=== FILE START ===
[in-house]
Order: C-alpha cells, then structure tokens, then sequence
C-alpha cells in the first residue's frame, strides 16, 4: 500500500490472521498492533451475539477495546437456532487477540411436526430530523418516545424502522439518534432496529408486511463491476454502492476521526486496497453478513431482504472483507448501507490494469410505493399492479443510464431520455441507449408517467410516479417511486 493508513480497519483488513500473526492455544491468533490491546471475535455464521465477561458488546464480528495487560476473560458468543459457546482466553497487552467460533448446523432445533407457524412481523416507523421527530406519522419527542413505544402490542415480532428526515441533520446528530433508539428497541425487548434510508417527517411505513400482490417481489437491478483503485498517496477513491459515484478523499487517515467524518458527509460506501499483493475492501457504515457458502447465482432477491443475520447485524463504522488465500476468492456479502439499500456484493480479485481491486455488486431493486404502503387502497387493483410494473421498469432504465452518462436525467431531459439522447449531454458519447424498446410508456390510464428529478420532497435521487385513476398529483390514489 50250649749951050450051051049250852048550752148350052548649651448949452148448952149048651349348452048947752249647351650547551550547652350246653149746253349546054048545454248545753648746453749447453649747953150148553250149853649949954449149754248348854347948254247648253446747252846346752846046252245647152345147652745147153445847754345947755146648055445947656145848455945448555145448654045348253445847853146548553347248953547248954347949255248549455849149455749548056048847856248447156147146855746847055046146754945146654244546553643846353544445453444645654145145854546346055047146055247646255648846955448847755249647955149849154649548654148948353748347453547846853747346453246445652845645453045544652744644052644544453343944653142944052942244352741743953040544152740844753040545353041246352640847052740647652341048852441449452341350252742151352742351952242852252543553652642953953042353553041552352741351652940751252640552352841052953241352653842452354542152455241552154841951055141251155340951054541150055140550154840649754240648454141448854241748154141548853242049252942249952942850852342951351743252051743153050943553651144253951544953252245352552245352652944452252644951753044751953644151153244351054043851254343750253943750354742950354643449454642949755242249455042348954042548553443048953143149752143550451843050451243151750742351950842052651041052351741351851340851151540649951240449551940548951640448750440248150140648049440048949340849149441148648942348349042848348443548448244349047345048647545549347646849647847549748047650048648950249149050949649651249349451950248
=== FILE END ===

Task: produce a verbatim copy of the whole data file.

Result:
[in-house]
Order: C-alpha cells, then structure tokens, then sequence
C-alpha cells in the first residue's frame, strides 16, 4: 500500500490472521498492533451475539477495546437456532487477540411436526430530523418516545424502522439518534432496529408486511463491476454502492476521526486496497453478513431482504472483507448501507490494469410505493399492479443510464431520455441507449408517467410516479417511486 493508513480497519483488513500473526492455544491468533490491546471475535455464521465477561458488546464480528495487560476473560458468543459457546482466553497487552467460533448446523432445533407457524412481523416507523421527530406519522419527542413505544402490542415480532428526515441533520446528530433508539428497541425487548434510508417527517411505513400482490417481489437491478483503485498517496477513491459515484478523499487517515467524518458527509460506501499483493475492501457504515457458502447465482432477491443475520447485524463504522488465500476468492456479502439499500456484493480479485481491486455488486431493486404502503387502497387493483410494473421498469432504465452518462436525467431531459439522447449531454458519447424498446410508456390510464428529478420532497435521487385513476398529483390514489 50250649749951050450051051049250852048550752148350052548649651448949452148448952149048651349348452048947752249647351650547551550547652350246653149746253349546054048545454248545753648746453749447453649747953150148553250149853649949954449149754248348854347948254247648253446747252846346752846046252245647152345147652745147153445847754345947755146648055445947656145848455945448555145448654045348253445847853146548553347248953547248954347949255248549455849149455749548056048847856248447156147146855746847055046146754945146654244546553643846353544445453444645654145145854546346055047146055247646255648846955448847755249647955149849154649548654148948353748347453547846853747346453246445652845645453045544652744644052644544453343944653142944052942244352741743953040544152740844753040545353041246352640847052740647652341048852441449452341350252742151352742351952242852252543553652642953953042353553041552352741351652940751252640552352841052953241352653842452354542152455241552154841951055141251155340951054541150055140550154840649754240648454141448854241748154141548853242049252942249952942850852342951351743252051743153050943553651144253951544953252245352552245352652944452252644951753044751953644151153244351054043851254343750253943750354742950354643449454642949755242249455042348954042548553443048953143149752143550451843050451243151750742351950842052651041052351741351851340851151540649951240449551940548951640448750440248150140648049440048949340849149441148648942348349042848348443548448244349047345048647545549347646849647847549748047650048648950249149050949649651249349451950248